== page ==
(4, 2, 5, 3, 1)
(5, 2, 4, 1, 3)
(5, 3, 1, 4, 2)

To enforce your "no repeats of the same sequence" rule, you can just choose four of the above sequences, and use them alternately. The only catch here is that if you count the two big toes as "consecutive", then you can't choose two sequences that end and begin with 1, respectively.

*You may want to make a numberOfToesPerFoot variable, so you can easily change it later if any of your clients turn out to have less toes than you expect, or more.

  • 21
    You're right! I never even considered people with polydactly. It would be wrong to exclude them. – Peter Olson Oct 14 '11 at 14:47
  • 1
    the fewer toes case is covered by the original algorithm (acceptable sequences for 5 toes are acceptable for 4 toes). It's those crazy extra toes that cause problems ;) – flies Oct 14 '11 at 14:47
  • 4
    Very nice solution! I would approach "no repeats of the same sequence" slightly different though. Just make the machine remember which sequence it used last and use a random one (but not the same one) next. That works for the second foot as well as for new clients and it is more random than sticking with 4 sequences. – Jakob Oct 15 '11 at 7:36
  • 3
    One would also need to consider missing toes from amputation, such as the 3rd toe missing. This causes issues if, for example, removal of the 3rd toe now causes toes 2 and 4 to be considered sequential. – cdeszaq Mar 7 '12 at 19:56
  • 2
    What about people with only 2 toes in one foot? Are they allowed to cut their toenails? – matiasg Sep 19 '14 at 13:26

There is a finite number of sequences that satisfy your requirements.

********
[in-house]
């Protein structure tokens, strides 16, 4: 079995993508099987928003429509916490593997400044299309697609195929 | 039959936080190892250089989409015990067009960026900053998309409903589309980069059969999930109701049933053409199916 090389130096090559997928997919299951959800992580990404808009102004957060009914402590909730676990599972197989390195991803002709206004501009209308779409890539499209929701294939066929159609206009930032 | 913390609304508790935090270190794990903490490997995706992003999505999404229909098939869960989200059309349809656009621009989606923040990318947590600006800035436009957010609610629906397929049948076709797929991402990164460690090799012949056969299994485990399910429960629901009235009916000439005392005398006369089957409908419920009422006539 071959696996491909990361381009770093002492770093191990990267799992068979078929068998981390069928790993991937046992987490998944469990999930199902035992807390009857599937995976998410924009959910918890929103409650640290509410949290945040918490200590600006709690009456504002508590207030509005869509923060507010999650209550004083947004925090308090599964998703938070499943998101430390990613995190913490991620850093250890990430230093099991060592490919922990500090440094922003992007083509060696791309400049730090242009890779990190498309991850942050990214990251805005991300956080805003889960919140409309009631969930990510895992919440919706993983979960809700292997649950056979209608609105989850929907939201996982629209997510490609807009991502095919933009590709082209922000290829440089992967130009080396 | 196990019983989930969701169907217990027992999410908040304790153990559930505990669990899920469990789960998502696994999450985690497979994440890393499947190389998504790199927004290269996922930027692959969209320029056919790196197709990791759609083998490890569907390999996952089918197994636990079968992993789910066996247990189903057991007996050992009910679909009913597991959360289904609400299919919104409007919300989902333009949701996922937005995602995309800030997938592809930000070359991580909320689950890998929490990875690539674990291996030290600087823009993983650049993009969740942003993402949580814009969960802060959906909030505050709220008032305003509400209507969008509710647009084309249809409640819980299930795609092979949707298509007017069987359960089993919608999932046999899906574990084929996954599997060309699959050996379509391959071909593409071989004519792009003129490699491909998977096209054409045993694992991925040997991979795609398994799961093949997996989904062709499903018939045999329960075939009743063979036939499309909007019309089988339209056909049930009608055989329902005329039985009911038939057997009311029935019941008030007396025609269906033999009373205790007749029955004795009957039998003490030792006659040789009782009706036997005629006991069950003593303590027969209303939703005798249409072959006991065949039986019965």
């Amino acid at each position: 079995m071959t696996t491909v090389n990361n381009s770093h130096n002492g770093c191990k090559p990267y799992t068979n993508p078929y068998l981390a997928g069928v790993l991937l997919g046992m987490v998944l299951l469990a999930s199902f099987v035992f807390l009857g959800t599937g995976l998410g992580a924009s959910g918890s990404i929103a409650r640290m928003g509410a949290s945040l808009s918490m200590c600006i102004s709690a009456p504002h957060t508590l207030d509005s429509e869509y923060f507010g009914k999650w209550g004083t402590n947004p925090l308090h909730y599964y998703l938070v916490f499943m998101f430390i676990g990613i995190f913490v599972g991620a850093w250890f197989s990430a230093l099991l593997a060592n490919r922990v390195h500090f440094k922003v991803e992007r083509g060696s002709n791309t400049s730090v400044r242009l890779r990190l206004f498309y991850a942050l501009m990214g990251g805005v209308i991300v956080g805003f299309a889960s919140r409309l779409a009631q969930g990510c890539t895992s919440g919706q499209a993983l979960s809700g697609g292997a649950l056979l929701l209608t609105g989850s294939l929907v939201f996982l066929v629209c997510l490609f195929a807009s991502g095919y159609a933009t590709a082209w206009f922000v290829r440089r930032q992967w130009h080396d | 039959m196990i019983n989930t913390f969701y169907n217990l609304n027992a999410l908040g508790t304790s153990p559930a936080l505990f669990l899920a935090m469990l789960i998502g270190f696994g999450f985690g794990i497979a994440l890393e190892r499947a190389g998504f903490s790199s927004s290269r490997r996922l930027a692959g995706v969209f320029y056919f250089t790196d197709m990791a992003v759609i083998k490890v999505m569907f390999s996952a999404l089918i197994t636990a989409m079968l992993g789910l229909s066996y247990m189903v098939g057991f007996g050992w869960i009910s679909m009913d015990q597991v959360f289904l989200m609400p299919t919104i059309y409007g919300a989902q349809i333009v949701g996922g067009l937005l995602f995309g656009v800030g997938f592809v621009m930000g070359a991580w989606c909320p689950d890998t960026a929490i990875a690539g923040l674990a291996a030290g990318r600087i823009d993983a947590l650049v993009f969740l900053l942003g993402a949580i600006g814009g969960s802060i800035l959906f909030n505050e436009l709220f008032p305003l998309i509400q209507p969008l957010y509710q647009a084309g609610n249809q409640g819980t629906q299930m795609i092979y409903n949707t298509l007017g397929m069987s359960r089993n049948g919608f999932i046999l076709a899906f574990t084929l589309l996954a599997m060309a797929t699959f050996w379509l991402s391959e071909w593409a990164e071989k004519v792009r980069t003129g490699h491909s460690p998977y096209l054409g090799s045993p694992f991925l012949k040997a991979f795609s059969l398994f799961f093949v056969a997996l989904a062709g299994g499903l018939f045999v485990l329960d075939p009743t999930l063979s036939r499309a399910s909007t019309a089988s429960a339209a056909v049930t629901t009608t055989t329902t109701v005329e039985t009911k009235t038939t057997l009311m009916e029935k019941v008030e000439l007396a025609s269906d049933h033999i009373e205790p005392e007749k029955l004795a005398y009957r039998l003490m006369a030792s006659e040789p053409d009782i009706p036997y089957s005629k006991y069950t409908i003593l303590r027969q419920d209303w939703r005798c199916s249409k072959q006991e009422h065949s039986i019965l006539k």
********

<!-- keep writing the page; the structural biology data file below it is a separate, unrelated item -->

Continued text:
1. Generate all permutations of {1,2,3,4,5}. There are only 120.
  2. Reject the ones that don't satisfy the requirements and store the remaining set (permanently).
  3. Randomly pick two different sequences. Remember which ones you used last time.

EDIT: If this isn't really about toes, but about some random problem where the set can be much larger than 5, the sequence space becomes very large and the chance of repeating the same sequence on the second foot becomes very small. So randomly generating sequences and rejecting them if they match is a good idea. Generating random sequences according to some rule like "hop by twos or threes, then fill in the blanks" will probably be faster than generating random permutations and testing, and the chance of overlap will still be small if the number of "toes" is large.


Actually, I like your original algorithm best.

Since 14 out of 120 permutations work, 106 out of 120 do not. So each check has a 106/120 chance of failing.

That means the expected number of failures is:

1*(106/120) + 2*(106/120)^2 + 3*(106/120)^3 + ...

Not too hard to sum this infinite series:

S       = 1*x + 2*x^2 + 3*x^3 + ...

Multiply through by x:

x*S     =       1*x^2 + 2*x^3 + ...


S - x*S = x + x^2 + x^3 + ...

Multiply through by x again and subtract again:

x*S - x^2*S = x^2 + x^3 + ...
S - 2*x*S + x^2S = x
S*(1-x)^2 = x
S = x/(1-x)^2

Since x = 106/120, S = 64.9.

So, on average your loop needs only 65 iterations to find a solution.

What is the probability that it takes, say, one thousand iterations?

Well, the probability of failing any single iteration is 104/120, so the probability of failing 1000 iterations is (104/120)^1000, which is something like 10^(-63). That is, you will never see it happen in your lifetime, and probably not in the lifetime of the universe.

No precomputed tables, easy adaptation to different numbers of fingers/toes/hands/feet, easy adaptation to different rulesets... What's not to like? Exponential decay is a wonderful thing.


Whoops, I did get the original formula wrong... Since my probabilities do not sum to 1. :-)

The correct expression for the expected number of failures is:

0*(14/120) + 1*(106/120)*(14/120) + 2*(106/120)^2*(14/120) + ...